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Benefits of green renovation projects

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The World green Building Trends 2016 study by Dodge Data & Analysis features the responses from more than 1000 survey participants from 69 countries and includes 13 country specific profiles. The report has a section on business benefits of green building.

About half (48%) of respondents report that they have done a green retrot/renovation project in the last three years, and more than one third of respondents (37%) report that they expect to do a green retrot/renovation project in the next three years. Retroit/renovation activity is unevenly distributed globally, with few respondents in Poland, Saudi Arabia, China and India expecting to engage in retroit work in the next three years (see pages 11 and 12 for more information). Data that makes a compelling business case for green retroits, therefore, is essential to help the existing building stock globally improve its performance.

Operating Cost Decreases

Respondents were asked to what degree operating costs declined due to green retroit/renovation projects over two time periods: the irst 12 months after the project was completed and the next five years.

As the chart at top wwright indicates, the current study’s reported declines over the next 12 months closely mirror those from the 2012 study, with both yielding a median of 9% in operating cost decreases. The fact that the operating costs decreased more for retroit/renovation projects than for new construction is consistent with the indings from other studies about green building conducted by Dodge Data & Analytics. It also speaks to a generally higher level of building performance on energy and other green factors expected currently in new buildings than was common decades ago.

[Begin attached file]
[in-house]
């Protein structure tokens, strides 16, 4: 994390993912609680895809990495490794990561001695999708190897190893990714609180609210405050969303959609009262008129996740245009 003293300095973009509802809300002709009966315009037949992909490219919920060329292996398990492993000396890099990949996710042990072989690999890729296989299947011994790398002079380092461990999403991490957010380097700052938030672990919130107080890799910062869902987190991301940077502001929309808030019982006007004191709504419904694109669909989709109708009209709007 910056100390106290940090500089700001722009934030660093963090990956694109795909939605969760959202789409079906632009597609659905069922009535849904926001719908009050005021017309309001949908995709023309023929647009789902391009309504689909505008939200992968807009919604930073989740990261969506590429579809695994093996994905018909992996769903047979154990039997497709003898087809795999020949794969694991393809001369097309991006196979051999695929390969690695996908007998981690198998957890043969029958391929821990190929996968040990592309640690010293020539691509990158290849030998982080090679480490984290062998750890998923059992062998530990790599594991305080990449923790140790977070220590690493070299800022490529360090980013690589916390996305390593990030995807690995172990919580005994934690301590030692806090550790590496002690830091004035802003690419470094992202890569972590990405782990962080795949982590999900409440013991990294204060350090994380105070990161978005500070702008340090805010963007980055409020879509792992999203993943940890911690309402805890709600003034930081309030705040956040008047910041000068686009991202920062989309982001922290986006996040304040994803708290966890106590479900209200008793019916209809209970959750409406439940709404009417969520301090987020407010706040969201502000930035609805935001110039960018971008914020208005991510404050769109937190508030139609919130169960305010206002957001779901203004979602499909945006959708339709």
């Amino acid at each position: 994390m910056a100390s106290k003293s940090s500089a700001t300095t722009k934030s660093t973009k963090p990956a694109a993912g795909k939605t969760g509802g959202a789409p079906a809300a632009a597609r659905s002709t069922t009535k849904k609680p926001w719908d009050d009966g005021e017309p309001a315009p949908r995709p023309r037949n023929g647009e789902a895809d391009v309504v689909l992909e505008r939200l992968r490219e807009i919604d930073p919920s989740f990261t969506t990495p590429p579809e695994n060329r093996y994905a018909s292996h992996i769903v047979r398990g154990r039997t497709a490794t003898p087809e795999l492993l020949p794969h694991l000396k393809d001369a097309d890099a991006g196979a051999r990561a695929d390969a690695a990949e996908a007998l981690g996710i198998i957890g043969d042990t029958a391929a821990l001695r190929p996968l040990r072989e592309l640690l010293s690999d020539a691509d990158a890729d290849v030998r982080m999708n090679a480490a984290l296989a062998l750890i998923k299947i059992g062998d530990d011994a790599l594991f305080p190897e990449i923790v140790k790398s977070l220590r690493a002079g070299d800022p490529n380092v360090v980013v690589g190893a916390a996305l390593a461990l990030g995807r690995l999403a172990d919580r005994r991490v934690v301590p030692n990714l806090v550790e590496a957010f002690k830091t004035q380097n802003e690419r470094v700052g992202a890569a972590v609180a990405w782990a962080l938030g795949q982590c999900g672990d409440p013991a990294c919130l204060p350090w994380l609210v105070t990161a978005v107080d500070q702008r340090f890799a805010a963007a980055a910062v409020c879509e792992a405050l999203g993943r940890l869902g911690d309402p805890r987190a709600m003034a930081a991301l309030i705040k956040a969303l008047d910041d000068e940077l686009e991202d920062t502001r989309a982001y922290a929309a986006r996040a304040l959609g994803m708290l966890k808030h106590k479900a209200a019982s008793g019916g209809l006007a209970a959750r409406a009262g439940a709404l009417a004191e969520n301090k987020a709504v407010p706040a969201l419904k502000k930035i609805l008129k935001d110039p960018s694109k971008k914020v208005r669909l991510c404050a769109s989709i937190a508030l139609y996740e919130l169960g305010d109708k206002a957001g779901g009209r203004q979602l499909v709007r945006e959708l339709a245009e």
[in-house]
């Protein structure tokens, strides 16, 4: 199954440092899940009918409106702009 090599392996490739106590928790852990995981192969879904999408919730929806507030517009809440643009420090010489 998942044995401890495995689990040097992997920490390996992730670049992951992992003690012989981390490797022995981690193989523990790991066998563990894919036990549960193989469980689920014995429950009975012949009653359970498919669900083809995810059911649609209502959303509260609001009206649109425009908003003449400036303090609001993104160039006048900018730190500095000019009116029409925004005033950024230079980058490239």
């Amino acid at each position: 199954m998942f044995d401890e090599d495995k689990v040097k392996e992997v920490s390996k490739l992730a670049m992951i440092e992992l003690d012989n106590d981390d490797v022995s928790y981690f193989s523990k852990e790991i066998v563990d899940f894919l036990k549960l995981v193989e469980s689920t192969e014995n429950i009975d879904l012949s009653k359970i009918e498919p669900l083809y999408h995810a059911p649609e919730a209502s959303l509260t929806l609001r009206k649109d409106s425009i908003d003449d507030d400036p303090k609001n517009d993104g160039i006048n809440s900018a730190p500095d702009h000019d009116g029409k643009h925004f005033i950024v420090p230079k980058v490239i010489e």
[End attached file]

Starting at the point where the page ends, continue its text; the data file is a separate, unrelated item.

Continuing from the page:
While the median expected cost decreases for one year are higher for retroits/renovation than for new buildings, they are slightly lower when considering the next ive years. This may be due to expectations that retroits/renovations may not always be able to achieve the same level of high performance as a building designed and built to be green from the start. However, the gap between the two is slightly less in 2015 than it was in 2012, possibly suggesting that the potential for highperformance retroits is more widely recognized.

In addition, while the median value turns out to be the same, there are differences in the distribution of respondents across the different levels of cost decreases expected in five years. Between 2012 and 2015, there was a drop of eight percentage points between those who believe that green retroits save more than 15%. This drop is offset in part by an eight percentage point increase in those who report an 11% to 15% operational savings.

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